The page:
Thursday, November 4, 2010

Gravity Defied's "[title of show]" kicks off this weekend

photo by Gabriel Christus

The Gravity Defied Theatre company's take on the creative process behind theater will hit the Fox studio theater this weekend. Jeff Bowen and Hunter Bell's "[title of show]," a comedy-within-a-comedy, turns the dramatic lens on itself, detailing the sometimes torturous, sometimes inspiring journey behind writing a show.
A feature about the comedy, which opens at 7:30 p.m. on Nov. 5 follows after the jump.
AURORA | Benji Schirm’s knowledge of the musical comedy “[title of show]” goes much deeper than memorized lines or stage cues.
Schirm, director of the Gravity Defied Theatre company’s upcoming production of the comedy at the Aurora Fox, can get downright eerie in showing off his detailed knowledge of the text — think Dustin Hoffman counting cards in a Las Vegas casino in the film “Rain Man.”
“In the show, there are 197 mentions of insecurity, in one way or another,” Schirm said. “There are 256 obscure theater references in the 94-page script.”
Schirm’s intimate knowledge of the comedy isn’t accidental or freakish. The comedy has a special meaning for the director, just as it does for the four-member cast starring the Gravity Defied production.
The comedy-within-a-comedy details the creative process behind the production itself; it follows “[title of show]” writers Jeff Bowen and Hunter Bell as they write the “[title of show]” script and score, drawing on the help of two actress friends.
“It’s a very interesting directorial premise,” Schirm said. “I can’t tell you how many personal connections I have because the show is our lives.
It’s not a difficult reach for us to be these people, because we are these people.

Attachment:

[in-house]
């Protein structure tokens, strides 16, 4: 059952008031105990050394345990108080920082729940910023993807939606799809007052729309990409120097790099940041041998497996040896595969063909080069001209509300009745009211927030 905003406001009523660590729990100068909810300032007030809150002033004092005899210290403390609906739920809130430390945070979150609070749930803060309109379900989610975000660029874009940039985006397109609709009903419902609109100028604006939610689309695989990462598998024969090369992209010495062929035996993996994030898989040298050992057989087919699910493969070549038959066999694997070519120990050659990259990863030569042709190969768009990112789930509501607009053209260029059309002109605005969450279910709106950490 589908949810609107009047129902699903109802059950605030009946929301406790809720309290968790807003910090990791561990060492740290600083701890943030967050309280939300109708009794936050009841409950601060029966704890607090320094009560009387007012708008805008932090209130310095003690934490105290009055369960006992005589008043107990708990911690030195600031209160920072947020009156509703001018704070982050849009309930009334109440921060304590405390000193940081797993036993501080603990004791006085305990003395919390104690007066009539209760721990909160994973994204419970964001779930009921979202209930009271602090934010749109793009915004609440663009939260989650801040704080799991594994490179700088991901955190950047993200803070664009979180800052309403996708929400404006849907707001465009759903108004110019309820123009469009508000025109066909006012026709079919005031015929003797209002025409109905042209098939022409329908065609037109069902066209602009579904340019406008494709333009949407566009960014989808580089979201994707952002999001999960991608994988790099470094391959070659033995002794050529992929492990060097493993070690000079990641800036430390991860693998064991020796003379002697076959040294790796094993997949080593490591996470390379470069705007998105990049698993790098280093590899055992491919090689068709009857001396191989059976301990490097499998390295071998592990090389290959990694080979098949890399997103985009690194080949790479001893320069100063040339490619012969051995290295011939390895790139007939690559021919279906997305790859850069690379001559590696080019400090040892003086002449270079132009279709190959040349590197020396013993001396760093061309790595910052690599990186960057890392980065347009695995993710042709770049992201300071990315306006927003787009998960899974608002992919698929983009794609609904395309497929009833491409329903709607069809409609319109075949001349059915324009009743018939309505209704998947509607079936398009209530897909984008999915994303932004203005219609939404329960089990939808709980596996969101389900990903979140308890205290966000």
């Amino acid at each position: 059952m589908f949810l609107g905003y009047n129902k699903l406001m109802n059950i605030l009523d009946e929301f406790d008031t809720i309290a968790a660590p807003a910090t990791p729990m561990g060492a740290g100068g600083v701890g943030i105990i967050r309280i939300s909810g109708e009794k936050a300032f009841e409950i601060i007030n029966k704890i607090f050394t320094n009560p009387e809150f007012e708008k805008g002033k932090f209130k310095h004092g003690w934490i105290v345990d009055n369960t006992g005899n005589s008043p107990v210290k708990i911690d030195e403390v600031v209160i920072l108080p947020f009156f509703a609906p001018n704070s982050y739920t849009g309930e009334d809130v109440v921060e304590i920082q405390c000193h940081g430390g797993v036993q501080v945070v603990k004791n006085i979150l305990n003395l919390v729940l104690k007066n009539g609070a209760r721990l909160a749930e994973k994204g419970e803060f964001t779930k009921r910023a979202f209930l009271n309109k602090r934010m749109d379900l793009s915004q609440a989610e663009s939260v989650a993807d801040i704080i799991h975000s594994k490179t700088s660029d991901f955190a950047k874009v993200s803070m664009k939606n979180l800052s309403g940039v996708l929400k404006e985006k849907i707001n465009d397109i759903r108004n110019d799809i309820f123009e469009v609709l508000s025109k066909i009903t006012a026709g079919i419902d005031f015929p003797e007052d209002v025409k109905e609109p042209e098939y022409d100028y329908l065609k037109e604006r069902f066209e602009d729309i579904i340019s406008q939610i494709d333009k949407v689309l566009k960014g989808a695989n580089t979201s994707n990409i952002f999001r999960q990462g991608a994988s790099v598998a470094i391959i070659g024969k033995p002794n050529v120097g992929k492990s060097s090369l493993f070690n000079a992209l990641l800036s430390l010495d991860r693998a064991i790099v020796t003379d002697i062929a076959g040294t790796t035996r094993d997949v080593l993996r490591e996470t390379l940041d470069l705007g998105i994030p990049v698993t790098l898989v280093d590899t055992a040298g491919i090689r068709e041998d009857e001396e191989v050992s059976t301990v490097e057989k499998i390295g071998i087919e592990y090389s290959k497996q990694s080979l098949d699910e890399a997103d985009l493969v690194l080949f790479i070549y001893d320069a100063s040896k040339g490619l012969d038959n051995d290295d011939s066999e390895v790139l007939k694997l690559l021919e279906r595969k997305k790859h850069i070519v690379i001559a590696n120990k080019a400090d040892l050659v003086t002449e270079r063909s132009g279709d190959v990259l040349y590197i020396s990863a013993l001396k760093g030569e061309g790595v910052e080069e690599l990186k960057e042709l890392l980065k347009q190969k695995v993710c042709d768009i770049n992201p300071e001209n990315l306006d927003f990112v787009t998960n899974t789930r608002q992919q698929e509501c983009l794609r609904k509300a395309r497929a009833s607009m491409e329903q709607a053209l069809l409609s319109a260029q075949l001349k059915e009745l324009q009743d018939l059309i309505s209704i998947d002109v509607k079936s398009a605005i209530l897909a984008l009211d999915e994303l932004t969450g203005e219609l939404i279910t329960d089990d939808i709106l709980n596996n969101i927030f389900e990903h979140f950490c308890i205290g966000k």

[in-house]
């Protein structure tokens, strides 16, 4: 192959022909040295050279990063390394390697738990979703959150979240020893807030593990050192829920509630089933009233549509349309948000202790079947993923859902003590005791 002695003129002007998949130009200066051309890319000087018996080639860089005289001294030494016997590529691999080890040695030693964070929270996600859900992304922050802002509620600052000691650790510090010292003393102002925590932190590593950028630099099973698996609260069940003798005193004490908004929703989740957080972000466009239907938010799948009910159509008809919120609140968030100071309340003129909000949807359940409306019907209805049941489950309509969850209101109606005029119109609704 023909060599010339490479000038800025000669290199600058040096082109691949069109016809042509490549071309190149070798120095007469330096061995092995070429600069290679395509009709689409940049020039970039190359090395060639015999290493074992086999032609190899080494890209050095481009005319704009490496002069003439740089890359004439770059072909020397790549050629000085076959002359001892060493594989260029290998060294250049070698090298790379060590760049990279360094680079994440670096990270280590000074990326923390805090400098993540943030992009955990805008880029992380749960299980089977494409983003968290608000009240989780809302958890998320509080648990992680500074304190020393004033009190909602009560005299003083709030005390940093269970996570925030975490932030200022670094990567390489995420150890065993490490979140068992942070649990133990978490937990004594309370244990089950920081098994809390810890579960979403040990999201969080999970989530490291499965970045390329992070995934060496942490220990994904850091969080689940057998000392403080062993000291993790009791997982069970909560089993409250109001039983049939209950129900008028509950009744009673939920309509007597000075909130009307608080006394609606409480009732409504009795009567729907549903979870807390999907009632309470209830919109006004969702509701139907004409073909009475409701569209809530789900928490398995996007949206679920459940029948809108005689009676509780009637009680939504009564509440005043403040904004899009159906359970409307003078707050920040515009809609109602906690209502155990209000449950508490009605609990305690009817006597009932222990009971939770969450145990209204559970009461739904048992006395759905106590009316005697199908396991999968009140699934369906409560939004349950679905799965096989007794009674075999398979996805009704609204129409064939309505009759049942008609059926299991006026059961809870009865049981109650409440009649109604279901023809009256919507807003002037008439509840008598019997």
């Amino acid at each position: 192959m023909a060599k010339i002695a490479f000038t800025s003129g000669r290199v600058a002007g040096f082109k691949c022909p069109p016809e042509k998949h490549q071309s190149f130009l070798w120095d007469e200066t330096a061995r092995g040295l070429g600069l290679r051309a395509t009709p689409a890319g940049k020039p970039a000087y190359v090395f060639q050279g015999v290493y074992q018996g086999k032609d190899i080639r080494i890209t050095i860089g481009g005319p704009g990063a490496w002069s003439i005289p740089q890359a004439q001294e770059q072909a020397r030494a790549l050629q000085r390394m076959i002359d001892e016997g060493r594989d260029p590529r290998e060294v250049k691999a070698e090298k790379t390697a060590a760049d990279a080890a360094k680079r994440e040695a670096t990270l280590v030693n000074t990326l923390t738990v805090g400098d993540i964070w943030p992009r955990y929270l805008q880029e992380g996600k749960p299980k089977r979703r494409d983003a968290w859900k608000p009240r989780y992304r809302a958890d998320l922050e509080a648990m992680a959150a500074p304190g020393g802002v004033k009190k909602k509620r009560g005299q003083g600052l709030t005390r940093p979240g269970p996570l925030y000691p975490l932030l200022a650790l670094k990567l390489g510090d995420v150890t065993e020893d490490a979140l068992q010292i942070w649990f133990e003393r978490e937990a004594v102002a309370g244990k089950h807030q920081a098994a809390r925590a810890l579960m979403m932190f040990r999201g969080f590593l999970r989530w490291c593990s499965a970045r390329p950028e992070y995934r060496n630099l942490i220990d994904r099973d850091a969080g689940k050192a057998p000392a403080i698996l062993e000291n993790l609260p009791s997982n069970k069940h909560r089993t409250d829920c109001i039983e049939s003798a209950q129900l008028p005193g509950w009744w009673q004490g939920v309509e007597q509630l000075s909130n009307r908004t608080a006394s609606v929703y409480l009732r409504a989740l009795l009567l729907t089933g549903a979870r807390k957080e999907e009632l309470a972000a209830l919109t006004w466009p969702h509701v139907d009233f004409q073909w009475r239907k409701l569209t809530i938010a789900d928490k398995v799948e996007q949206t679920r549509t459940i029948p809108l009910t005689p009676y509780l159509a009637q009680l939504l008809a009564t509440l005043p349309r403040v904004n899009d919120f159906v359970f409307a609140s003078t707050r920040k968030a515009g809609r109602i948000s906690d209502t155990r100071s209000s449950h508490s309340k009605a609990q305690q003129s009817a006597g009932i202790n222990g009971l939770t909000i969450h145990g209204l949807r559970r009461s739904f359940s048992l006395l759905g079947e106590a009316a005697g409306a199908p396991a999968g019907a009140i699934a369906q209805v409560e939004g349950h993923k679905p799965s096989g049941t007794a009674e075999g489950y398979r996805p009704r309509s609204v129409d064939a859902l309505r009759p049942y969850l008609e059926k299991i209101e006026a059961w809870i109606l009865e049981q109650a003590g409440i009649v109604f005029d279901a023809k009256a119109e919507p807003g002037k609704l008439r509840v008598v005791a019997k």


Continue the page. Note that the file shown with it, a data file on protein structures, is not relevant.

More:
“It’s a personal connection entirely,” Schirm added.
The comedy’s premise is rooted in the theatrical process, a structure that’s bound to resonate with actors, directors, musicians and crew members who have suffered over a play. It’s a link that first brought the play to the attention of Keith Rabin Jr., the founder of the Gravity Defied company.
“The story is really amazing to me ... My journey in creating Gravity Defied theater was kind of like Bowen and Bell’s journey,” Rabin said. “(It’s) the legwork and the heart that it takes to keep on moving forward. There is so much ... so many obstacles that you have to overcome in order to get something from an idea to an actual product.”
In focusing so squarely on the theatrical process, the comedy includes very specific, obscure references to the history of theater and the legends of legendary Broadway actors and actresses. For example, there’s a gag about Mary Stout, a Broadway veteran whose accident with a hot dog cart found its way into the script.
“You have to know some theater to be able to get some of the references in the show,” Rabin said. “They talk a lot about Broadway stars and flop Broadway musicals that never really made it.”
Still, the crew maintain that such inside references don’t drain the underlying appeal of the comedy for general audiences.
“It’s really important that these characters are fully ingrained in the knowledge of these references,” Schirm said. “But what’s important is the connection of these people and creation. It’s not important that you get every reference ... What’s important is that you connect with the story and the people and the heart of the show.